Roasted World: The IPCC Second Course Is Served
We humans have spent millions of years learning to hang with the 100+ people we know best, and to find our life sustaining resources from a 100-mile circumference of the earth's surface. So, it should seem natural for people to express even more "shock and denial" when the second, and impact-focused IPCC report gets released tomorrow. Global economy not withstanding, imagine how much more closely we'd be roped into 100-mile circumference - and how shocked we'd be - were it not for a near constant flow of updated, online news. Much of what we discuss on TreeHugger comes via the old fashioned investigative reporting of the world's print media. Without the print reporter's probing, flawed as it can be at times, we'd all be in climate knowledge purgatory. How ironic, then, that the internet - blogging in particular - is lately portrayed as print media competitor #1. (Mysteriously, the news paper business has not figured out that some of us might wish to forgo the tree cutting.) A symbiosis between print news and blogging is possible, if news outlets would offer an "opt in" subscription where one is not forced to accept the newspaper in a plastic bag...or even in a double plastic bag!...on the porch or at the head of the driveway. Until that day, and in tribute to the print media's coverage of Roasted World this very week, there follows some excerpts from the print media's anticipatory coverage of the latest IPCC report. A link to the full, original article is at the head of every paragraph grouping.
Title credit: "Roasted World", Dr. John Holdren, incoming President of the American Association for the Advancement of Science, via:- John K. Bullard Image credit:- Deviant Art, by yediburunUSA Today - "...Scientists say rising sea temperatures worldwide are causing more coral bleaching.From the micro to the macro, from plankton in the oceans to polar bears in the far north and seals in the far south, global warming has begun changing life on Earth, international scientists will report next Friday." Changes in climate are now affecting physical and biological systems on every continent," says a draft obtained by The Associated Press of a report on warming's impacts, to be issued by the Intergovernmental Panel on Climate Change (IPCC), the authoritative U.N. network of 2,000 scientists and more than 100 governments."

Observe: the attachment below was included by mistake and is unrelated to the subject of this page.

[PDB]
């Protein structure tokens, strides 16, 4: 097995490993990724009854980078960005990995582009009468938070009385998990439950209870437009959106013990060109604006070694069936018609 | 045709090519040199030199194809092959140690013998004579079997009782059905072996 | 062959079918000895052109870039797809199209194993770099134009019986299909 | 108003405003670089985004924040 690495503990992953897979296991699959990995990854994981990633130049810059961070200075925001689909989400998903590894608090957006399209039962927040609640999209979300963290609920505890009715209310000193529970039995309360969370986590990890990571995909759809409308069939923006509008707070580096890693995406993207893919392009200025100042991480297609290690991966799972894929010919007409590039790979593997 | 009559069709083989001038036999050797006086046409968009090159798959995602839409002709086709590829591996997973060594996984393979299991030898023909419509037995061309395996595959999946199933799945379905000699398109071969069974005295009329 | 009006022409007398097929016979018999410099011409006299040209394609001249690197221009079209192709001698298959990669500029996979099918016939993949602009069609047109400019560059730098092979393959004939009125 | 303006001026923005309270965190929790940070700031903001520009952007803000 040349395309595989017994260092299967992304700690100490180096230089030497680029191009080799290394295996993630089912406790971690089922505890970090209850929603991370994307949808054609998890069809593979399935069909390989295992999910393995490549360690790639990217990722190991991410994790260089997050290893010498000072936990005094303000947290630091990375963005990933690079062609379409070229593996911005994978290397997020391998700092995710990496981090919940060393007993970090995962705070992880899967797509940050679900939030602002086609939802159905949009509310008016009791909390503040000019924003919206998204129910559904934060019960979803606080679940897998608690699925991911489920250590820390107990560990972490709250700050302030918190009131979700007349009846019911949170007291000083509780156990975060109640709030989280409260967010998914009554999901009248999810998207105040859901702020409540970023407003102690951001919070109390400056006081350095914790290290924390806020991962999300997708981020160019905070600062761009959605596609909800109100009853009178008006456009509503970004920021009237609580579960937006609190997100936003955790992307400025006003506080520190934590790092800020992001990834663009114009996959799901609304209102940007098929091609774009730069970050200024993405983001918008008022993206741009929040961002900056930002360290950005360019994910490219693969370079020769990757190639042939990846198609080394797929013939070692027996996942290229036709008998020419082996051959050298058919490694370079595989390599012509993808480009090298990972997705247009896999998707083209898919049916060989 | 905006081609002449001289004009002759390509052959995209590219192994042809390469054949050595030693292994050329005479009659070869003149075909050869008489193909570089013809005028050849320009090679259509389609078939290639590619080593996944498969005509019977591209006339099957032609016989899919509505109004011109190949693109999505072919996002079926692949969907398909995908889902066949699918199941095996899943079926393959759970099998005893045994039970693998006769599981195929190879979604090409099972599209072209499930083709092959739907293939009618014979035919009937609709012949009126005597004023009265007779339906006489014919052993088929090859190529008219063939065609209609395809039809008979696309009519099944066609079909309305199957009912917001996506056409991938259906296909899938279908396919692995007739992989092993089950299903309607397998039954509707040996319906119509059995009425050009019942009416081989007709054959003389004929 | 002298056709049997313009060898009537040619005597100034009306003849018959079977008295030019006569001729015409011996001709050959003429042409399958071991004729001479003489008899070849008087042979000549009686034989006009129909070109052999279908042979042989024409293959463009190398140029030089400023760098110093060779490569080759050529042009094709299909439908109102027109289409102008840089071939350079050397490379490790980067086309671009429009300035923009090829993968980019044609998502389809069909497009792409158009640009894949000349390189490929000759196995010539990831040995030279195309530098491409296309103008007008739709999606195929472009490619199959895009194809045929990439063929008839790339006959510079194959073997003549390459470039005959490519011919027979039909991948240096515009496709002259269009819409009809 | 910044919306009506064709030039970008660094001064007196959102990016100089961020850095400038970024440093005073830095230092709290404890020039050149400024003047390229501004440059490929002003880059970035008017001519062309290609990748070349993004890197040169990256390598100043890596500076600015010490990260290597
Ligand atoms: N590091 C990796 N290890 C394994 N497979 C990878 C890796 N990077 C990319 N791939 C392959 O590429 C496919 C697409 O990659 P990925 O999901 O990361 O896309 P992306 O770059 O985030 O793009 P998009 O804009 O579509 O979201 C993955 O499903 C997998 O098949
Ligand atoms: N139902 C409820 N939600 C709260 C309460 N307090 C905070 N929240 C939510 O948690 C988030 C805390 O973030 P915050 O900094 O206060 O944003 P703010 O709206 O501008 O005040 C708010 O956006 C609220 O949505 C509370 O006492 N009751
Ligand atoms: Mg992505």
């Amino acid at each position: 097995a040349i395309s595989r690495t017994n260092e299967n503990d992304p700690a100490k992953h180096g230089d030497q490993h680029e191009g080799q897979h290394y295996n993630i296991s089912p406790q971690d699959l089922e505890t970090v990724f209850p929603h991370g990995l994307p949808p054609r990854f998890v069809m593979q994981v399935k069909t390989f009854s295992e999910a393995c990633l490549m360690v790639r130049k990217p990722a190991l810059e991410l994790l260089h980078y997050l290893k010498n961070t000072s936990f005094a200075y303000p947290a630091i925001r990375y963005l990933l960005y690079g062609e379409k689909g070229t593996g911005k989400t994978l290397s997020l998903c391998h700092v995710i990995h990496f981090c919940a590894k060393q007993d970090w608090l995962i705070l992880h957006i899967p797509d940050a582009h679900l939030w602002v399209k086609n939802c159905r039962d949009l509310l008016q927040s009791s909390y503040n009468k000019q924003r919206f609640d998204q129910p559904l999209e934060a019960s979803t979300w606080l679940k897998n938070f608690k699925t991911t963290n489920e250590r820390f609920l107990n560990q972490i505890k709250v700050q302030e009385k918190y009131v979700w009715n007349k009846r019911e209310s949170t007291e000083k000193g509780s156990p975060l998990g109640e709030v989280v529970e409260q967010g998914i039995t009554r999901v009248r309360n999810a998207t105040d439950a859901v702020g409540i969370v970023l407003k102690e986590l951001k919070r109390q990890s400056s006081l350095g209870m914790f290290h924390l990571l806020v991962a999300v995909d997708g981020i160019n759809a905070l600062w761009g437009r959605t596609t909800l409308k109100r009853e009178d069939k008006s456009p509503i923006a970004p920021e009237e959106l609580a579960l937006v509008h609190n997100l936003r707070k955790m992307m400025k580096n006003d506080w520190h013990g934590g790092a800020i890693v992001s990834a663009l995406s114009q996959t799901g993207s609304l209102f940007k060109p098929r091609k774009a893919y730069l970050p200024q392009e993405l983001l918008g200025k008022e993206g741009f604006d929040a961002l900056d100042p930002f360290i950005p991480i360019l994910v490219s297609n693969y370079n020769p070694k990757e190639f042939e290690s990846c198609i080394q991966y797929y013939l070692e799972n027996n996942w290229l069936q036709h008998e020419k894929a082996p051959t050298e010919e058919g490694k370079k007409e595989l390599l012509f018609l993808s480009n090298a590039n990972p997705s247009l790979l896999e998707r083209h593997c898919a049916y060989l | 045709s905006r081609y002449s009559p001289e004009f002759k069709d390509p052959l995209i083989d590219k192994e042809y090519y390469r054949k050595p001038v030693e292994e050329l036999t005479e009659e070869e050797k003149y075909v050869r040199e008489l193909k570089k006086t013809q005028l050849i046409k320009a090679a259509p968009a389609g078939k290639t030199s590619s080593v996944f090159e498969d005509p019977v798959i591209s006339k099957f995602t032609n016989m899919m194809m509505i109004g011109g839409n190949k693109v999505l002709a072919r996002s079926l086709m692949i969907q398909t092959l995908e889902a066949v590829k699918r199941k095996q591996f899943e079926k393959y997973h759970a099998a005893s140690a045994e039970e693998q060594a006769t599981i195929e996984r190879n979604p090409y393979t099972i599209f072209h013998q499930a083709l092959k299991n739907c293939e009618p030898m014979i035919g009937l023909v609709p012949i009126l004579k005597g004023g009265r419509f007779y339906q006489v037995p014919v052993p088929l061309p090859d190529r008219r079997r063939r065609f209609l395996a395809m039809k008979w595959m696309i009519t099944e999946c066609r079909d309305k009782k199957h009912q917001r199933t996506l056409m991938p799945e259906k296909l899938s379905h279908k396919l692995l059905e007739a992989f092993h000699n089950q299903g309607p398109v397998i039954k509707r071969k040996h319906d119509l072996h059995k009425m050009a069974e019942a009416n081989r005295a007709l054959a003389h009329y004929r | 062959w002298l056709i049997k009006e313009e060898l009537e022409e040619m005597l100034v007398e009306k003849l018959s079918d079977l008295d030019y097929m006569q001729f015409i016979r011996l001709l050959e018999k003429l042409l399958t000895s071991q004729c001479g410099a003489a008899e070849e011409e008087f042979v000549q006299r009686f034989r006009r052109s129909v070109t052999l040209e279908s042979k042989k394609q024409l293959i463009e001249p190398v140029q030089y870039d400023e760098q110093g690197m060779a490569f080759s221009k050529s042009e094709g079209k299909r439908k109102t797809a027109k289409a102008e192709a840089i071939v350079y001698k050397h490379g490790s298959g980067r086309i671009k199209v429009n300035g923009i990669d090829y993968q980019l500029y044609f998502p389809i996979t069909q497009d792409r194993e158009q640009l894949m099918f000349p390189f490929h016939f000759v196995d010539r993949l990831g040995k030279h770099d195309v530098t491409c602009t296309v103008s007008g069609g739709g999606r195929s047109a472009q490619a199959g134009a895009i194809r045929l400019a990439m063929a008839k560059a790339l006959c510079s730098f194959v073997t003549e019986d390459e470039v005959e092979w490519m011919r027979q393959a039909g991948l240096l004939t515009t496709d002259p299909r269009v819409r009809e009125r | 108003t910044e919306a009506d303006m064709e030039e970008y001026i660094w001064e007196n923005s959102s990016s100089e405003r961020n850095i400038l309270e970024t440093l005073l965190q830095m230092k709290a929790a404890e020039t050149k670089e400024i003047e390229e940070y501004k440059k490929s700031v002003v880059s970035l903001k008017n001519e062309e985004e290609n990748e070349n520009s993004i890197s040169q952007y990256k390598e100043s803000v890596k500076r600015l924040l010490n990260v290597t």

ABC News:- "Within two or three decades, there could be one and a half billion people without enough water, according to a new report on the impacts of global warming. Such droughts would produce "refugee crises like we've never seen," as one of the study's lead authors told ABC News.
Scientists working on the "Impacts, Adaptation and Vulnerability" report have been telling ABC News for months that its findings, once public, would be alarming."
New York Times:- "The world's richest countries, which have contributed by far the most to the atmospheric changes linked to global warming, are already spending billions of dollars to limit their own risks from its worst consequences, like drought and rising seas Despite longstanding treaty commitments to help poor countries deal with warming, these industrial powers are spending just tens of millions of dollars on ways to limit climate and coastal hazards in the world's most vulnerable regions — most of them close to the equator and overwhelmingly poor."
Toronto Star:- "By the end of this century, fires will consume twice as much forest annually in Canada, a fifth of the currently snowy Arctic will be greened by tundra and Great Lakes water levels will have plunged still lower, international scientists are going to warn this week in an authoritative climate change report."